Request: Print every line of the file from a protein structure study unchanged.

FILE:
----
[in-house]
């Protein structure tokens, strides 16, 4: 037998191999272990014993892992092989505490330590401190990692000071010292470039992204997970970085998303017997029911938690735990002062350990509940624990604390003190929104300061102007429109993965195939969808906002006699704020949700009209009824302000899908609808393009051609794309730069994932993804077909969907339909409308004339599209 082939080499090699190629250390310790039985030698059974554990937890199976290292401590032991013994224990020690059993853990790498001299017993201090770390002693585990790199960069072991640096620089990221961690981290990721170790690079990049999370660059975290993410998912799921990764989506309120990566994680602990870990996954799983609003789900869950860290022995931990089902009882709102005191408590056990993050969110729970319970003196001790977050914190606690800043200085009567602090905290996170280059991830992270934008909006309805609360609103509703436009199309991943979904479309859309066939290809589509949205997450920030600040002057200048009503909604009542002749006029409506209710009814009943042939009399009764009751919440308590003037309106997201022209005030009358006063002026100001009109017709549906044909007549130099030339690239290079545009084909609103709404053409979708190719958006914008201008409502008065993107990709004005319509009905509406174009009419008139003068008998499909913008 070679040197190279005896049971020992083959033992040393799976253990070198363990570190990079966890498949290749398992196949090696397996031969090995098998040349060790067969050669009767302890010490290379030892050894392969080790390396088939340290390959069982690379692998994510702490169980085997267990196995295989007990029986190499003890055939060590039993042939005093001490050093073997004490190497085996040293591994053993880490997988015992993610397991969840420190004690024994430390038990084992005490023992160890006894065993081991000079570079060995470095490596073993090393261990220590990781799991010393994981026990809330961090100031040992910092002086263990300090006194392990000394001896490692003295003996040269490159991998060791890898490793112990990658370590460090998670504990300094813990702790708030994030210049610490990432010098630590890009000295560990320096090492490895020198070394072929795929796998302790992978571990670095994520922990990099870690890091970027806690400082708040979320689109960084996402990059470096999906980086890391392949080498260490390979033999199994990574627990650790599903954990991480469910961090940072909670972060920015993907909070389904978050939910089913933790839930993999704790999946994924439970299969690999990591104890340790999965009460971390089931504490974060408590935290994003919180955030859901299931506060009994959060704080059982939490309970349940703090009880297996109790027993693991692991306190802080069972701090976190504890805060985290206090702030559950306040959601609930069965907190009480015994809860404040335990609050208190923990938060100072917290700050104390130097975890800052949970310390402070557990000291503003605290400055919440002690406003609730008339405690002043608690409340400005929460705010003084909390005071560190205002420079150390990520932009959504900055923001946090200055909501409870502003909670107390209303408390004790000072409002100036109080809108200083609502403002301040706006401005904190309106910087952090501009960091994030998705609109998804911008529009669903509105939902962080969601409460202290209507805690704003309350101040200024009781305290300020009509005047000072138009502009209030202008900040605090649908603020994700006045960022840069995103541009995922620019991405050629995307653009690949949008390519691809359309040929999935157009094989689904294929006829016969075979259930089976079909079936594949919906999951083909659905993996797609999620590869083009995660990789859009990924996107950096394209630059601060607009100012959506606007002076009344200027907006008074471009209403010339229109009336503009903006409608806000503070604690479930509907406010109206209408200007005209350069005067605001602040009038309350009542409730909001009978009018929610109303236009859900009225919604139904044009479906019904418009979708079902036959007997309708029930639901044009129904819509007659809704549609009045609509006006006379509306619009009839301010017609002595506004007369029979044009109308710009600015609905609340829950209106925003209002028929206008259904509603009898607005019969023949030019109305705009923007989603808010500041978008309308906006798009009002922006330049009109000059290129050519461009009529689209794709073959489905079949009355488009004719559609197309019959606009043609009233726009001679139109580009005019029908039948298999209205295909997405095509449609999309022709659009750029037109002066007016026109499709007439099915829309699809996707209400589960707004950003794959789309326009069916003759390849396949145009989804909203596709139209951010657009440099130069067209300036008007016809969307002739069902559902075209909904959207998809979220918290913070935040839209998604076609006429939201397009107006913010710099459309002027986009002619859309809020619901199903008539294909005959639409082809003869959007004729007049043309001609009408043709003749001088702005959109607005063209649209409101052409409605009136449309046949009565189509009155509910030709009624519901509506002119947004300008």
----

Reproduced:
[in-house]
């Protein structure tokens, strides 16, 4: 037998191999272990014993892992092989505490330590401190990692000071010292470039992204997970970085998303017997029911938690735990002062350990509940624990604390003190929104300061102007429109993965195939969808906002006699704020949700009209009824302000899908609808393009051609794309730069994932993804077909969907339909409308004339599209 082939080499090699190629250390310790039985030698059974554990937890199976290292401590032991013994224990020690059993853990790498001299017993201090770390002693585990790199960069072991640096620089990221961690981290990721170790690079990049999370660059975290993410998912799921990764989506309120990566994680602990870990996954799983609003789900869950860290022995931990089902009882709102005191408590056990993050969110729970319970003196001790977050914190606690800043200085009567602090905290996170280059991830992270934008909006309805609360609103509703436009199309991943979904479309859309066939290809589509949205997450920030600040002057200048009503909604009542002749006029409506209710009814009943042939009399009764009751919440308590003037309106997201022209005030009358006063002026100001009109017709549906044909007549130099030339690239290079545009084909609103709404053409979708190719958006914008201008409502008065993107990709004005319509009905509406174009009419008139003068008998499909913008 070679040197190279005896049971020992083959033992040393799976253990070198363990570190990079966890498949290749398992196949090696397996031969090995098998040349060790067969050669009767302890010490290379030892050894392969080790390396088939340290390959069982690379692998994510702490169980085997267990196995295989007990029986190499003890055939060590039993042939005093001490050093073997004490190497085996040293591994053993880490997988015992993610397991969840420190004690024994430390038990084992005490023992160890006894065993081991000079570079060995470095490596073993090393261990220590990781799991010393994981026990809330961090100031040992910092002086263990300090006194392990000394001896490692003295003996040269490159991998060791890898490793112990990658370590460090998670504990300094813990702790708030994030210049610490990432010098630590890009000295560990320096090492490895020198070394072929795929796998302790992978571990670095994520922990990099870690890091970027806690400082708040979320689109960084996402990059470096999906980086890391392949080498260490390979033999199994990574627990650790599903954990991480469910961090940072909670972060920015993907909070389904978050939910089913933790839930993999704790999946994924439970299969690999990591104890340790999965009460971390089931504490974060408590935290994003919180955030859901299931506060009994959060704080059982939490309970349940703090009880297996109790027993693991692991306190802080069972701090976190504890805060985290206090702030559950306040959601609930069965907190009480015994809860404040335990609050208190923990938060100072917290700050104390130097975890800052949970310390402070557990000291503003605290400055919440002690406003609730008339405690002043608690409340400005929460705010003084909390005071560190205002420079150390990520932009959504900055923001946090200055909501409870502003909670107390209303408390004790000072409002100036109080809108200083609502403002301040706006401005904190309106910087952090501009960091994030998705609109998804911008529009669903509105939902962080969601409460202290209507805690704003309350101040200024009781305290300020009509005047000072138009502009209030202008900040605090649908603020994700006045960022840069995103541009995922620019991405050629995307653009690949949008390519691809359309040929999935157009094989689904294929006829016969075979259930089976079909079936594949919906999951083909659905993996797609999620590869083009995660990789859009990924996107950096394209630059601060607009100012959506606007002076009344200027907006008074471009209403010339229109009336503009903006409608806000503070604690479930509907406010109206209408200007005209350069005067605001602040009038309350009542409730909001009978009018929610109303236009859900009225919604139904044009479906019904418009979708079902036959007997309708029930639901044009129904819509007659809704549609009045609509006006006379509306619009009839301010017609002595506004007369029979044009109308710009600015609905609340829950209106925003209002028929206008259904509603009898607005019969023949030019109305705009923007989603808010500041978008309308906006798009009002922006330049009109000059290129050519461009009529689209794709073959489905079949009355488009004719559609197309019959606009043609009233726009001679139109580009005019029908039948298999209205295909997405095509449609999309022709659009750029037109002066007016026109499709007439099915829309699809996707209400589960707004950003794959789309326009069916003759390849396949145009989804909203596709139209951010657009440099130069067209300036008007016809969307002739069902559902075209909904959207998809979220918290913070935040839209998604076609006429939201397009107006913010710099459309002027986009002619859309809020619901199903008539294909005959639409082809003869959007004729007049043309001609009408043709003749001088702005959109607005063209649209409101052409409605009136449309046949009565189509009155509910030709009624519901509506002119947004300008």